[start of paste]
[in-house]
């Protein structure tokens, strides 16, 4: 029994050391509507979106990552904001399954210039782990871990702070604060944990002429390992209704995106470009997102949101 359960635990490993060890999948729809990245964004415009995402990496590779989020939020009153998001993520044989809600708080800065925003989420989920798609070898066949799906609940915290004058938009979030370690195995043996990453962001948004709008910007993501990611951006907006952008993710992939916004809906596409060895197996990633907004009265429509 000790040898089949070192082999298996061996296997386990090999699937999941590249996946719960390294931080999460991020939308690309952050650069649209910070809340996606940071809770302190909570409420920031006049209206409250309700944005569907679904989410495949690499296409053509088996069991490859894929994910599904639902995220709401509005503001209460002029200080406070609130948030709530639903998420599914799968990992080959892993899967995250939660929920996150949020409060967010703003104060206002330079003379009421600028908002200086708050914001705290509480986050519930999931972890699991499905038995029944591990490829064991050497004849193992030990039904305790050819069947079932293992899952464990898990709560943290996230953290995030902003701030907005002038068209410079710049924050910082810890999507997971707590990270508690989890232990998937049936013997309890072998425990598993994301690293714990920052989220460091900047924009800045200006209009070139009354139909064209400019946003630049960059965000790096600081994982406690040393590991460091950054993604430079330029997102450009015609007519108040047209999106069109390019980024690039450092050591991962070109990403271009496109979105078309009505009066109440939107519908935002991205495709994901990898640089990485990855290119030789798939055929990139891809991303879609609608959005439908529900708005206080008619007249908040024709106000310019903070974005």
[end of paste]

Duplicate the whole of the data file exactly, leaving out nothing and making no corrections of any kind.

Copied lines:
[in-house]
């Protein structure tokens, strides 16, 4: 029994050391509507979106990552904001399954210039782990871990702070604060944990002429390992209704995106470009997102949101 359960635990490993060890999948729809990245964004415009995402990496590779989020939020009153998001993520044989809600708080800065925003989420989920798609070898066949799906609940915290004058938009979030370690195995043996990453962001948004709008910007993501990611951006907006952008993710992939916004809906596409060895197996990633907004009265429509 000790040898089949070192082999298996061996296997386990090999699937999941590249996946719960390294931080999460991020939308690309952050650069649209910070809340996606940071809770302190909570409420920031006049209206409250309700944005569907679904989410495949690499296409053509088996069991490859894929994910599904639902995220709401509005503001209460002029200080406070609130948030709530639903998420599914799968990992080959892993899967995250939660929920996150949020409060967010703003104060206002330079003379009421600028908002200086708050914001705290509480986050519930999931972890699991499905038995029944591990490829064991050497004849193992030990039904305790050819069947079932293992899952464990898990709560943290996230953290995030902003701030907005002038068209410079710049924050910082810890999507997971707590990270508690989890232990998937049936013997309890072998425990598993994301690293714990920052989220460091900047924009800045200006209009070139009354139909064209400019946003630049960059965000790096600081994982406690040393590991460091950054993604430079330029997102450009015609007519108040047209999106069109390019980024690039450092050591991962070109990403271009496109979105078309009505009066109440939107519908935002991205495709994901990898640089990485990855290119030789798939055929990139891809991303879609609608959005439908529900708005206080008619007249908040024709106000310019903070974005």